"His Most Paternal Chest": Bourbon Royalism and the Death of Paternalism in Nineteenth-Century Martinique
Brignac, Kelly Ann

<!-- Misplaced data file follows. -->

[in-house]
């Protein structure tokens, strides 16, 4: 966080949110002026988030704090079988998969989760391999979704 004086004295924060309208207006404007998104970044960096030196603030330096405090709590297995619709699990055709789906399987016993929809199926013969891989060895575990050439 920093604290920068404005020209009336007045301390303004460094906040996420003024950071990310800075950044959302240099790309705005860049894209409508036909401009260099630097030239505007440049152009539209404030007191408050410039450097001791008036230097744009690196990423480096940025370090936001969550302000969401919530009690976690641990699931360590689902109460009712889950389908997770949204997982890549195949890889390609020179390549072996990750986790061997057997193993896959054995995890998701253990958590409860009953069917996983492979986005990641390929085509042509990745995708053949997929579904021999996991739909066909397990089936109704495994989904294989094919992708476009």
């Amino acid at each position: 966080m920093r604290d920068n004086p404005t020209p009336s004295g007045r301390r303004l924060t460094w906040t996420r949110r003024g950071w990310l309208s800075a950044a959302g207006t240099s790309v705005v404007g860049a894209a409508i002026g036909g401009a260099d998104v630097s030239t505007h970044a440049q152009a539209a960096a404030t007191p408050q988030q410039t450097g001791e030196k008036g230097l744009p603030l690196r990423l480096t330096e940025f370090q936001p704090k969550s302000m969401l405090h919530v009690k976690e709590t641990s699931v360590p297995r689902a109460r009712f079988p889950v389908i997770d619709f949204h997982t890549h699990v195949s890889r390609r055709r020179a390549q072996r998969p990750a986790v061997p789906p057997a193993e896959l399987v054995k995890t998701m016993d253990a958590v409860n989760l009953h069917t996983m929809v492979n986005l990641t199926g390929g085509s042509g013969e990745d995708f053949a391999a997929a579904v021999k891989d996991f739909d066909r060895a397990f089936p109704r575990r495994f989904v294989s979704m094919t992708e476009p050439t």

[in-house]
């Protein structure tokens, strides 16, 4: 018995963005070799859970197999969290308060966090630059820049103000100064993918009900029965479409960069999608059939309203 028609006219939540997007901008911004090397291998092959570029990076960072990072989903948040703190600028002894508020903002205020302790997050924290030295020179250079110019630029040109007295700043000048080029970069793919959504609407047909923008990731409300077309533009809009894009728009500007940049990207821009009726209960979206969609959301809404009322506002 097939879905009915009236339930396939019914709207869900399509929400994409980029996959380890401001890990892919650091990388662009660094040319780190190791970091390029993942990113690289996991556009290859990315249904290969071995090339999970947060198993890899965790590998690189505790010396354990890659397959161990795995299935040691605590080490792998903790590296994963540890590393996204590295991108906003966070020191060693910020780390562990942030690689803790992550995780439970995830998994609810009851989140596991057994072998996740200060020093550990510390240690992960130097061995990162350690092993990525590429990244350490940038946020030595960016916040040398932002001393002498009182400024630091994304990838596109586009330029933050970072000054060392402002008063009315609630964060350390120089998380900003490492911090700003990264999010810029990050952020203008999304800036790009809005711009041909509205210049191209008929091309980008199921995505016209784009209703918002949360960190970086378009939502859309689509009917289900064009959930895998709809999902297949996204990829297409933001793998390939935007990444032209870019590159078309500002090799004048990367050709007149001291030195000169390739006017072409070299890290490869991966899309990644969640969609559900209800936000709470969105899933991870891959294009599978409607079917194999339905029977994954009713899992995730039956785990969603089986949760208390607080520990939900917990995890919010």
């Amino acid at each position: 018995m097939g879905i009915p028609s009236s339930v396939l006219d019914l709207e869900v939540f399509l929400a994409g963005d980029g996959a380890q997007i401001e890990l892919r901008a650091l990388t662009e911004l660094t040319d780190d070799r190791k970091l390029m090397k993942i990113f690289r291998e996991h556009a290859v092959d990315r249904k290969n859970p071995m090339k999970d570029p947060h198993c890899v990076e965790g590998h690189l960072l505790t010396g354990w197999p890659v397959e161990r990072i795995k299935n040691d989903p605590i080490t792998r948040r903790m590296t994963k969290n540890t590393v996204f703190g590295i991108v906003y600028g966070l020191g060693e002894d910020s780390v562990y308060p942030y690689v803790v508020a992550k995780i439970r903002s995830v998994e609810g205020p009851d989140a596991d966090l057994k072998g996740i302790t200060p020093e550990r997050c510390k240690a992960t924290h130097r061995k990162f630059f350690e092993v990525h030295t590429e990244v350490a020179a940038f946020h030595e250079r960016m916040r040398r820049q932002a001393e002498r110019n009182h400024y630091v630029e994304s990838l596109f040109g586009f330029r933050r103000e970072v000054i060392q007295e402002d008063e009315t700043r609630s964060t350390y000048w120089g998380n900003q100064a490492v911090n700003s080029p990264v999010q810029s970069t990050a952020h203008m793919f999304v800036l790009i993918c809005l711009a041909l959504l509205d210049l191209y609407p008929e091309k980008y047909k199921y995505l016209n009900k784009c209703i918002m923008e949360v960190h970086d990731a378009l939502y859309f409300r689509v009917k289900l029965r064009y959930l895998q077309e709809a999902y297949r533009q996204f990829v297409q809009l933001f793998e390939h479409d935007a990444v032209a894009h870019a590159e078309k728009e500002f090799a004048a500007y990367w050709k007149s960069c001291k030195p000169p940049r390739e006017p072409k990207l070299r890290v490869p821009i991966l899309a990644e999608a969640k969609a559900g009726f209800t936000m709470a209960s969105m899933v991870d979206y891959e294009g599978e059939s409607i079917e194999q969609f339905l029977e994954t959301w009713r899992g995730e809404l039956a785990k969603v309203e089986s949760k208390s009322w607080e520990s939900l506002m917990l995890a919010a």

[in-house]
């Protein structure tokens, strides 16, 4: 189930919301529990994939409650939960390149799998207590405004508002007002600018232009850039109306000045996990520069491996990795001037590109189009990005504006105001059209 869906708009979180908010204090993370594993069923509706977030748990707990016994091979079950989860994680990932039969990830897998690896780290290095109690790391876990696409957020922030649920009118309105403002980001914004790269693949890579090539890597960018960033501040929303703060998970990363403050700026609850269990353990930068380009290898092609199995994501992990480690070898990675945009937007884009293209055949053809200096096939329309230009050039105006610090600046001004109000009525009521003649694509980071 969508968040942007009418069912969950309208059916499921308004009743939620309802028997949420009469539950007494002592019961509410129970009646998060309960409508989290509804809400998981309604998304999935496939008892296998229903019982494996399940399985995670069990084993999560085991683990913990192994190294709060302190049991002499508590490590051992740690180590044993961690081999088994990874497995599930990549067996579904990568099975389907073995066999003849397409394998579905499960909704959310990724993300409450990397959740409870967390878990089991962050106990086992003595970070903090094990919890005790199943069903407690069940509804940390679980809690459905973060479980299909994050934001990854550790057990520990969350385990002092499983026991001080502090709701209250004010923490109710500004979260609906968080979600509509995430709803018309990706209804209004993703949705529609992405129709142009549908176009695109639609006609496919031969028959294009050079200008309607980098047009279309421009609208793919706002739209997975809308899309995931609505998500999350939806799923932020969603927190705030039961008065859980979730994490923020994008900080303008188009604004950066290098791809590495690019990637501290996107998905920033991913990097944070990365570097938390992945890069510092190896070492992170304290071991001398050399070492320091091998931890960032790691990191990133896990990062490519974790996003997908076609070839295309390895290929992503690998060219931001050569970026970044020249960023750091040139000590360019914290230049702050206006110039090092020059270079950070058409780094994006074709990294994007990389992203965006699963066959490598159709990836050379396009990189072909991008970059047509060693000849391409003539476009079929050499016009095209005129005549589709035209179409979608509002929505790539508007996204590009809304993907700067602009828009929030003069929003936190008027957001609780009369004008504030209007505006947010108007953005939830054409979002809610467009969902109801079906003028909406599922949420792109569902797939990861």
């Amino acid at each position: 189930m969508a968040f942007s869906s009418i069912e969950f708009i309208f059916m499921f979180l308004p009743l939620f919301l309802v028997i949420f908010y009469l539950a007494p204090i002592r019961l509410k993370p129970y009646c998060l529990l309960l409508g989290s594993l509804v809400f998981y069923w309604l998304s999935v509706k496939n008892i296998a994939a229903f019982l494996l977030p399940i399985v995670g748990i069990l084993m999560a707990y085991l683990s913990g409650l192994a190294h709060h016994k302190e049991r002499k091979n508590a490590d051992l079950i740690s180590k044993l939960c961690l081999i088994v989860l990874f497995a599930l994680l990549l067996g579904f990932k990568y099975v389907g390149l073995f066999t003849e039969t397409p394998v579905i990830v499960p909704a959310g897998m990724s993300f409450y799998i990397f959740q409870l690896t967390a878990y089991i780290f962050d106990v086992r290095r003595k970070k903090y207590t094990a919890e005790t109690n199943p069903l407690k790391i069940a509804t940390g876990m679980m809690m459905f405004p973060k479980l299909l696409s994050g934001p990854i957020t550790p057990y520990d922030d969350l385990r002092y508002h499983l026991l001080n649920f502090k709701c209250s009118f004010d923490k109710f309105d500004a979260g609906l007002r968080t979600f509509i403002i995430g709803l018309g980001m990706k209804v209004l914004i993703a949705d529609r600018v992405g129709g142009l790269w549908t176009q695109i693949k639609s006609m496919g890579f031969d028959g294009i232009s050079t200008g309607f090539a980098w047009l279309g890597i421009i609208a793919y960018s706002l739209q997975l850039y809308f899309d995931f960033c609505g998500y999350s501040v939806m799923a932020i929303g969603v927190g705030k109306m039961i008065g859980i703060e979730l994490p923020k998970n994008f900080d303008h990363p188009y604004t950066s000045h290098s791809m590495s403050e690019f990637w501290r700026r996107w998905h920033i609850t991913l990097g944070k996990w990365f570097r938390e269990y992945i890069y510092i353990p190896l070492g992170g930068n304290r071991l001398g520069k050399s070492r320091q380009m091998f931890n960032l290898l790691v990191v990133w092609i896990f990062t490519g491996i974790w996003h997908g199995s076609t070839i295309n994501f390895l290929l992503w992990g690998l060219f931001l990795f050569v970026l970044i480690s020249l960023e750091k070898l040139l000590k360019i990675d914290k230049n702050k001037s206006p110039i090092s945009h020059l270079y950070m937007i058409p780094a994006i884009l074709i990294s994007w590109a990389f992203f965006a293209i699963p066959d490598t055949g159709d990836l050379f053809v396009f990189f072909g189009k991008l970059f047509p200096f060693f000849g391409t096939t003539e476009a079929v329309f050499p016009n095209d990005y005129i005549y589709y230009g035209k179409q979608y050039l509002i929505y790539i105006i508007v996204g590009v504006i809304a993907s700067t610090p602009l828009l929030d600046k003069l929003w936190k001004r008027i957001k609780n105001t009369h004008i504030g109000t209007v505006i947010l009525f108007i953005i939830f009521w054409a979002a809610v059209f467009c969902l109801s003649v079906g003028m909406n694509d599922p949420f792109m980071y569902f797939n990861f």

This paper explores the connections between Bourbon Royalism and the death of paternalism during the Restoration Era and the July Monarchy in Martinique. Martinican planter Pierre Dessalles meticulously recorded his opinions on slavery and French and Martinican politics in his journal from 1811 to 1856. One of the many things that make his journal distinctive was his annual commemorations of Louis XVI’s execution by French revolutionaries. This paper explores why Dessalles mourned Louis XVI’s death and why he idealized the ancien régime as an era of political stability, while Frenchmen rejected absolutism in favor of republicanism. I argue that, with the execution of the paternalist Louis XVI, Dessalles could no longer claim to be a paternalist master to his slaves. This loss of power was exacerbated by slaves, inspired by the Haitian Revolution, who poisoned their masters’ livestock in the 1820s. By examining the politics of elite whites, scholars can better understand not only the impact of the Haitian and French Revolutions, but also differences in colonial and metropolitan politics.